As any Country star will attest, the genre is built upon the key concept of songwriting as truth telling. When you’re a star of Beyoncé or Lana Del Rey stature, there’s probably something deeply appealing about stripping things back, accessing forms of artistry that sometimes get overlooked in the stan era of expected excess. For Kacey Musgraves, Country has been a lifestyle for some time now. With ‘Deeper Well’, she reflects on healing from both her divorce and her relationship with getting high: “So I’m gettin’ rid of the habits that I feel / Are real good at wastin’ my time / No regrets, baby, I just think that maybe / It’s natural when things lose their shine”. The rhyme pattern is simple, predictable even, but it’s the perfect example of how honest stories can become spellbinding, delivered with the clarity of someone who has had time and space to truly be at peace with themselves. In the spirit of ‘quiet quitting’, ‘coastal cowgirls’, ‘touching grass’ and all the other unplugging phrases that were popularised during the pandemic, it’s a reminder of the romance in slow, rural living, of being present in the small, intimate moments of life as well as the big.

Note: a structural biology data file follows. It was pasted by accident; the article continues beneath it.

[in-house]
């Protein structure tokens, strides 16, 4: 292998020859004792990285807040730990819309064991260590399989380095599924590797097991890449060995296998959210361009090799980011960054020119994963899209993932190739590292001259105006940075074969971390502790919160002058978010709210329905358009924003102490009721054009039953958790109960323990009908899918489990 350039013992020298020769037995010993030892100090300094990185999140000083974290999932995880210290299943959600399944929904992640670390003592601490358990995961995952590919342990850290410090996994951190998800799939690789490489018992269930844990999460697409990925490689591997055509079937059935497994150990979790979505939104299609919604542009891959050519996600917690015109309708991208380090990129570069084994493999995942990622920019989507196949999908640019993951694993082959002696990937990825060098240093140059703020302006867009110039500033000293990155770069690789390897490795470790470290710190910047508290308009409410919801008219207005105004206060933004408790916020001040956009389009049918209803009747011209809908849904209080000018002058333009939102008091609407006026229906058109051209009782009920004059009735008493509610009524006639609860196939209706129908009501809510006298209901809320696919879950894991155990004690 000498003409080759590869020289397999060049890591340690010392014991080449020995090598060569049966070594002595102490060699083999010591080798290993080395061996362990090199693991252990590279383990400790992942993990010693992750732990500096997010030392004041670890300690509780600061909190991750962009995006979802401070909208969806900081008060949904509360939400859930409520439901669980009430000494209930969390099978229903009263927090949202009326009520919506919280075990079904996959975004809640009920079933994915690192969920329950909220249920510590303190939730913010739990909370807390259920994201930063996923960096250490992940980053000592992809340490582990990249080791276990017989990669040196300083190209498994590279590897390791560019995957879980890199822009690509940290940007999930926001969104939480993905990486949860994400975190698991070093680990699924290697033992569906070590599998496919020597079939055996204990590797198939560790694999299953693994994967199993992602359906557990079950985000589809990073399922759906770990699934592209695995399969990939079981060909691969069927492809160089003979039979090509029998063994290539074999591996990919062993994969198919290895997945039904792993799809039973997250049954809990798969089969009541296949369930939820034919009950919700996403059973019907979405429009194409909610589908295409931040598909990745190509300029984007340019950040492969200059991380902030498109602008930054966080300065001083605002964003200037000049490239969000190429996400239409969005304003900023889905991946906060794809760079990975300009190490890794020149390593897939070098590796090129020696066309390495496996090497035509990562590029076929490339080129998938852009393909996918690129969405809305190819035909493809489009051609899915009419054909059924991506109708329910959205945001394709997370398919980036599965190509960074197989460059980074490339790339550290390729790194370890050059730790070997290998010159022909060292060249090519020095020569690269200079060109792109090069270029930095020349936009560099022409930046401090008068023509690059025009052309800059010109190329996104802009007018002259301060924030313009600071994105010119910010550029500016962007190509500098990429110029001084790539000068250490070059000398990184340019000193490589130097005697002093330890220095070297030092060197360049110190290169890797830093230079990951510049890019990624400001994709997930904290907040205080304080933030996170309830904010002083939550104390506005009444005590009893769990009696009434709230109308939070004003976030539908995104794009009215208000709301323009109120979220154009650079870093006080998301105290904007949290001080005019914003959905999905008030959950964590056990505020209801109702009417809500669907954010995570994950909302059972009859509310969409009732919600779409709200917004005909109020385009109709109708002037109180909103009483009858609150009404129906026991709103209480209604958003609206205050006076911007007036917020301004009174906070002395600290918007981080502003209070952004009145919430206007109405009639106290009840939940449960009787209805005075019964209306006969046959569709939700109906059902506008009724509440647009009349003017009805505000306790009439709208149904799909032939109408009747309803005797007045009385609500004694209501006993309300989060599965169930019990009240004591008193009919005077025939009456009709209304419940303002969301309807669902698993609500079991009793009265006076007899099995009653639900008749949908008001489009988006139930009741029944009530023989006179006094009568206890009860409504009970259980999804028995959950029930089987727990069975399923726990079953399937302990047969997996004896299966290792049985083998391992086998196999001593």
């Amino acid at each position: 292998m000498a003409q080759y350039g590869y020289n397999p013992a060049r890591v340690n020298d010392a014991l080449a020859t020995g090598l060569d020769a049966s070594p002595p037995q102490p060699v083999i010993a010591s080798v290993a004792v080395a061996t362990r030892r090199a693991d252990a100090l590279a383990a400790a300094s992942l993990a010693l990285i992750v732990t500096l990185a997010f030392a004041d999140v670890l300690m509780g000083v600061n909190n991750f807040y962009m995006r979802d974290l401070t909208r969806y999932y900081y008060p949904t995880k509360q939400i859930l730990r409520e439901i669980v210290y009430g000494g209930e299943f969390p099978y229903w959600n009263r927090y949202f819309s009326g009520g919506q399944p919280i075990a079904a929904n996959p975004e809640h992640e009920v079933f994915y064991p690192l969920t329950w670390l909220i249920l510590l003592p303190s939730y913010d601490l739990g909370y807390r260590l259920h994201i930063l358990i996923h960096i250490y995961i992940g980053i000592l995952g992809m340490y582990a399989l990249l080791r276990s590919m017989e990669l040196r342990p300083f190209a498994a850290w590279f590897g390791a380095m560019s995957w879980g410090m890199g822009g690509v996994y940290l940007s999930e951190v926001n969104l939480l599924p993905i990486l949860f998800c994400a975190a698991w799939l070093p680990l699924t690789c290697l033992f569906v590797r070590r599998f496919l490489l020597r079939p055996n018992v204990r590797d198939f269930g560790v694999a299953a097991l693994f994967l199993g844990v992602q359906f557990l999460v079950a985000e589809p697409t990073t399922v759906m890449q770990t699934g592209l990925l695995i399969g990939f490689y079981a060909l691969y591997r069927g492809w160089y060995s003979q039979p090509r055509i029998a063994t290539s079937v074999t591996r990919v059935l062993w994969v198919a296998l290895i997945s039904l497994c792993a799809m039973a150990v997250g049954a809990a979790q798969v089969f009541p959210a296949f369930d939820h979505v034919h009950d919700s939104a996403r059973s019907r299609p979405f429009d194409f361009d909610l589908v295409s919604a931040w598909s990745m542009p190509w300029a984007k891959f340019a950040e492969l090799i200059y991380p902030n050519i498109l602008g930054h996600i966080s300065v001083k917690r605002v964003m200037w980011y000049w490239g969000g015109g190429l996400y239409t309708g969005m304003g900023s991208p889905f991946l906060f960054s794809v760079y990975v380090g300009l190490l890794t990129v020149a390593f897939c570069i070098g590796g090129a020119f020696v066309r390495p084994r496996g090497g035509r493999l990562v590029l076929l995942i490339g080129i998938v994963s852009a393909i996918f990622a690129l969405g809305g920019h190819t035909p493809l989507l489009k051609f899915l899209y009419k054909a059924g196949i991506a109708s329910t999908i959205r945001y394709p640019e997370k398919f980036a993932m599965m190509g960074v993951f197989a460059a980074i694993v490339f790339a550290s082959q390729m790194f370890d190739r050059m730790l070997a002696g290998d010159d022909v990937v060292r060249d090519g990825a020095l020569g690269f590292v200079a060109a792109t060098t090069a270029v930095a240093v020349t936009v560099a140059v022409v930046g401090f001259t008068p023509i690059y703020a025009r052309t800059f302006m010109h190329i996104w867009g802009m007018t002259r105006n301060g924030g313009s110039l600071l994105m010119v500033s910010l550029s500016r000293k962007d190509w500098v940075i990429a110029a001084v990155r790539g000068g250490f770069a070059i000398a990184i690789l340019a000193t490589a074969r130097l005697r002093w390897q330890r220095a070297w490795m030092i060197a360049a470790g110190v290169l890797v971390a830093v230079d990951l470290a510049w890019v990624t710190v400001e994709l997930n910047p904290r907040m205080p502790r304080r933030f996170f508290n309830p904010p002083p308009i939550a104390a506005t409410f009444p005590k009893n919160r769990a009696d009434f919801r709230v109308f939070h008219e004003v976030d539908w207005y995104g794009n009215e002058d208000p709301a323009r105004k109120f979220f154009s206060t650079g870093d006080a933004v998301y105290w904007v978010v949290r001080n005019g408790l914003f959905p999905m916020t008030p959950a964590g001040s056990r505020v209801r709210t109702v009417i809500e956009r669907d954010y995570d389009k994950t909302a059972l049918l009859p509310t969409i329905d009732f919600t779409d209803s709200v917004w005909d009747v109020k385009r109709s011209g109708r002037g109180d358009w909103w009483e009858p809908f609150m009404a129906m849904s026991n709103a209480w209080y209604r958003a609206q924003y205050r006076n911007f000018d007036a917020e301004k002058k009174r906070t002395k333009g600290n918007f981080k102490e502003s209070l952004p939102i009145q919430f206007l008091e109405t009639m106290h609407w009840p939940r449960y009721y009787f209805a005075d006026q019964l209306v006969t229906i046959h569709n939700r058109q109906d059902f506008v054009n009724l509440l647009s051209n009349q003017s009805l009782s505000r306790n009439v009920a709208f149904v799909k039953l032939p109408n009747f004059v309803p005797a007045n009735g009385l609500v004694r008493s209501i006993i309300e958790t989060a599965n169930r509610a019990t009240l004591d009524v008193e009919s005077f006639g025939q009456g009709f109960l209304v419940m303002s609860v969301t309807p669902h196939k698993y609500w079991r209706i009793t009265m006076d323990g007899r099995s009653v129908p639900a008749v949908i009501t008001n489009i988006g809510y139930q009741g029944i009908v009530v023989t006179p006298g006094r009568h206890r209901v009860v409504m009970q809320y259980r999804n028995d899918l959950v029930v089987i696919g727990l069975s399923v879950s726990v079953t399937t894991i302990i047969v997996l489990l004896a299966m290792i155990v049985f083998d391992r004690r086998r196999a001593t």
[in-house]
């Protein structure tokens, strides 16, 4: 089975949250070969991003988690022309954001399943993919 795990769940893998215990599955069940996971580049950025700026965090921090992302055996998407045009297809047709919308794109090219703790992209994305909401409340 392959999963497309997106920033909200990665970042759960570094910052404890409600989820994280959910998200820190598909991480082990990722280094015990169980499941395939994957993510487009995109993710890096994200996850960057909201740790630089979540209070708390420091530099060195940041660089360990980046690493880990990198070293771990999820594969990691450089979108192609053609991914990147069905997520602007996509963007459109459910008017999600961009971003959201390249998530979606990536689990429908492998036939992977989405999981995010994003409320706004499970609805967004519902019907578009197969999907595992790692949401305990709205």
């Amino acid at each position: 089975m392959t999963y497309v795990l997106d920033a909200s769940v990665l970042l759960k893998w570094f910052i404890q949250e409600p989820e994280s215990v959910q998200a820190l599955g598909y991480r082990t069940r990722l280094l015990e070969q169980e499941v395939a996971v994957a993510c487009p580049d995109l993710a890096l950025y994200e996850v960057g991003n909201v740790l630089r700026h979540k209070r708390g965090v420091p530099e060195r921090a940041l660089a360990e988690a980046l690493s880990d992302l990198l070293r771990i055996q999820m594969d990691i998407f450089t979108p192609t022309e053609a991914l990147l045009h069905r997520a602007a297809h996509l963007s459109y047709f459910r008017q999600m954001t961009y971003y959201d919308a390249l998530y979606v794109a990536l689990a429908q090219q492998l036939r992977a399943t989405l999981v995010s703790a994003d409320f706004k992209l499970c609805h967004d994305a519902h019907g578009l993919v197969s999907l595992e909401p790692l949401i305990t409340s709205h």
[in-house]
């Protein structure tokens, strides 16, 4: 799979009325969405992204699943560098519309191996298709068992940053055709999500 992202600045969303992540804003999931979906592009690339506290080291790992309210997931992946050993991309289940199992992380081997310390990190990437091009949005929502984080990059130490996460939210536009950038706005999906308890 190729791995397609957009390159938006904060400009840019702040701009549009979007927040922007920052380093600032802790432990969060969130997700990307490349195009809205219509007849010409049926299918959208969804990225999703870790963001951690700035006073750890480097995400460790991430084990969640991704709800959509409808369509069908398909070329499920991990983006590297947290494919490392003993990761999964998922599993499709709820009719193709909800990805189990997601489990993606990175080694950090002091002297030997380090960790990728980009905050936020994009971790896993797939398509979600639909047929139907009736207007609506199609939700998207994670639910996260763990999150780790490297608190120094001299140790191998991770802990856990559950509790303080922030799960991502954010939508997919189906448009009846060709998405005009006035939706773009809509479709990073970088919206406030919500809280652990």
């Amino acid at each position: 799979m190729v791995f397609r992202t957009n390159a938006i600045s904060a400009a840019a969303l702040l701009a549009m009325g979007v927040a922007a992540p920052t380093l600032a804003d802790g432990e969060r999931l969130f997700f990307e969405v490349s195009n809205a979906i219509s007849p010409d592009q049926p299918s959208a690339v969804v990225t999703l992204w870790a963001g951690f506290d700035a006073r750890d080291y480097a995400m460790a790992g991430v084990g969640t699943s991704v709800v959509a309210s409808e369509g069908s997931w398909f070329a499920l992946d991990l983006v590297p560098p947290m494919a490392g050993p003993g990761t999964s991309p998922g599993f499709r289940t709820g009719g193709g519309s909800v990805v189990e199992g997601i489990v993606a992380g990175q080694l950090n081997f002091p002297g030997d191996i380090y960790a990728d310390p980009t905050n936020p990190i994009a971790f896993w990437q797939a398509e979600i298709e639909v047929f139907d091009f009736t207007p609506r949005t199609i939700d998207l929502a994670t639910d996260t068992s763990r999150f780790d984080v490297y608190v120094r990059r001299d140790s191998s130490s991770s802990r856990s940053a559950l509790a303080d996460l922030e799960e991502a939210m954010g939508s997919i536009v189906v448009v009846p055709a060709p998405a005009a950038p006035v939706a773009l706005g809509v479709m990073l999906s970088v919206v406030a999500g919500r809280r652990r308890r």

Of course, Country can also support loftier statements. It could be argued that the pivot to Country is actually a way for many of pop’s main girls to be taken more seriously, to have their artistry given the technical props it deserves. In Beyoncé’s case, jokes have been made that she’s simply trying to double her chances of winning genre-based awards by taking on a new musical turf. More believable is that ‘Act II’ is her way of continuing her efforts to highlight black contributions to music genres where they might have previously been underappreciated or overlooked. Whilst ‘Act II’ is far from her first Country rodeo (see ‘Lemonade’ track, ‘Daddy Lessons’, or that now-legendary AMAs performance with The Chicks), her desire to explore it in album form is likely much more about celebrating her Texas background and Black cultural legacy than it is her desire to game any musical charts, doing for Country what ‘RENAISSANCE‘ did for dance and house.